What are your thoughts on Sri Lankan labels?
I have always said this and I will stand by this—Sri Lankan designers—unless the industry changes radically, they are going to live and die as glorified English speaking tailors. I have said this a thousand times and I will keep saying this for one simple reason; you need to be creative in order to put out something unique.
Everyone is so tied down with making the bottom line. The general market views the designer as a tailor. Most of the time these labels are again crowd catering, which is fine because you have to sell to customers. I do not think there is anyone really defined out there, other than Buddhi Batiks and KT Brown. I am very proud of what Darshi has achieved. Simply because Darshi has created a niche for herself based on the customers coming to her for a particular look and feel. But her work has a lot to do with fabric.
In terms of local labels, Buddhi Batiks and KT Brown have set a very strong yet commercial standard. These two ladies are the only people for whom I will stand up tall and proud as a fellow designer and I would not hesitate to do a fashion show with them. We are not competition to each other because we do completely different things, and even if we did we still stand strong with our individual skills.
Usually when something new comes out, it is the norm in Sri Lanka for someone else to copy it. They do not think of doing a complementing business that will benefit both parties. The designers in Sri Lanka should work together and be proud of each other.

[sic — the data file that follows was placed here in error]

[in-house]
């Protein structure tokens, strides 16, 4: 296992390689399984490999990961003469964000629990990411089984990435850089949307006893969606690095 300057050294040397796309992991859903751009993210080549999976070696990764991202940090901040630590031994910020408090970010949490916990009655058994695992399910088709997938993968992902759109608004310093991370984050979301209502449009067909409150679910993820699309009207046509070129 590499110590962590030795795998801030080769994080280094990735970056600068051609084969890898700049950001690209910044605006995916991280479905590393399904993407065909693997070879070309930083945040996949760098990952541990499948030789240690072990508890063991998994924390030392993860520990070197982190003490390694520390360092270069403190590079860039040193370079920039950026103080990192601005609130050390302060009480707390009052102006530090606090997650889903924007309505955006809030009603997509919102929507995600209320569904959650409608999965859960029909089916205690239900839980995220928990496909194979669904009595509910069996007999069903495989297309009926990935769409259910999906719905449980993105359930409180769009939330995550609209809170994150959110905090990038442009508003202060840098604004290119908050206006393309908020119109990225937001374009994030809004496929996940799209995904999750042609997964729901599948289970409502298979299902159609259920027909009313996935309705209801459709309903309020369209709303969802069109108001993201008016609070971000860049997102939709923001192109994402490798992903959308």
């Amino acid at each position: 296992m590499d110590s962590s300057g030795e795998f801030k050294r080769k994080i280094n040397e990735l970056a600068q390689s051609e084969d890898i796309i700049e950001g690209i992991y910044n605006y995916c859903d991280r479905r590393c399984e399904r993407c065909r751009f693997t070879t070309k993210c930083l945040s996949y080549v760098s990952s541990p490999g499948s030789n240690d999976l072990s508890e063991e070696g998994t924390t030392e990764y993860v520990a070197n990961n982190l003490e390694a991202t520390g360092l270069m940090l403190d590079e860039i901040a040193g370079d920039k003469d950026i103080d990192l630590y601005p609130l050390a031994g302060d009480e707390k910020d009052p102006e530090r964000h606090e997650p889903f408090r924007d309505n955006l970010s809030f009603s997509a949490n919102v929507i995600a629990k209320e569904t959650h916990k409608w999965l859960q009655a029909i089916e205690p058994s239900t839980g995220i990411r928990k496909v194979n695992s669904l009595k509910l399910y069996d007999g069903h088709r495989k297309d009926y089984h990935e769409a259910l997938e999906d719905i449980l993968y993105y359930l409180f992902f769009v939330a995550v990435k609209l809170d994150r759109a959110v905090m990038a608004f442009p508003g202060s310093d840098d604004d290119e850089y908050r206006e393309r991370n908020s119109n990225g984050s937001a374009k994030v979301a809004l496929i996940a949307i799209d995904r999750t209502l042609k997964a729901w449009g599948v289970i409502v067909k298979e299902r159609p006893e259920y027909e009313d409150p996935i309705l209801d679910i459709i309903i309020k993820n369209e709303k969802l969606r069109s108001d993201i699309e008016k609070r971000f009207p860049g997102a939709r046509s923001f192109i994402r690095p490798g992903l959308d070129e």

You have international exposure. Can you tell us a little bit about your career?
Actually, when I was young I studied political science and investigative journalism because I wanted to enter active politics. But not to stand on podiums and scream, but more like a think tank and policy implementation. That has really been, even up to now, my passion. My designs are very focused, they are not weak. Much of my work is based on and influenced by politics. I was inspired by Mao Tse Tung and Che Guevara. I believe in disciplined work and very hard lined style.
Sri Lanka has lacked discipline for a long time and I am happy that we are actually moving to an era where we need to follow the law whether we like it or not.
I was in Australia for a long time and yes that did give me the outside exposure I needed to think outside the island mentality. Everyday has been about pushing boundaries. I believe in the Buddhist philosophy of life where you never know what to expect from tomorrow so you might as well push yourself to the boundaries today.
I love the bridal work and the hand crafted individual pieces which we do. I believe that every bride that I have designed for has been a highlight for me in some way or the other.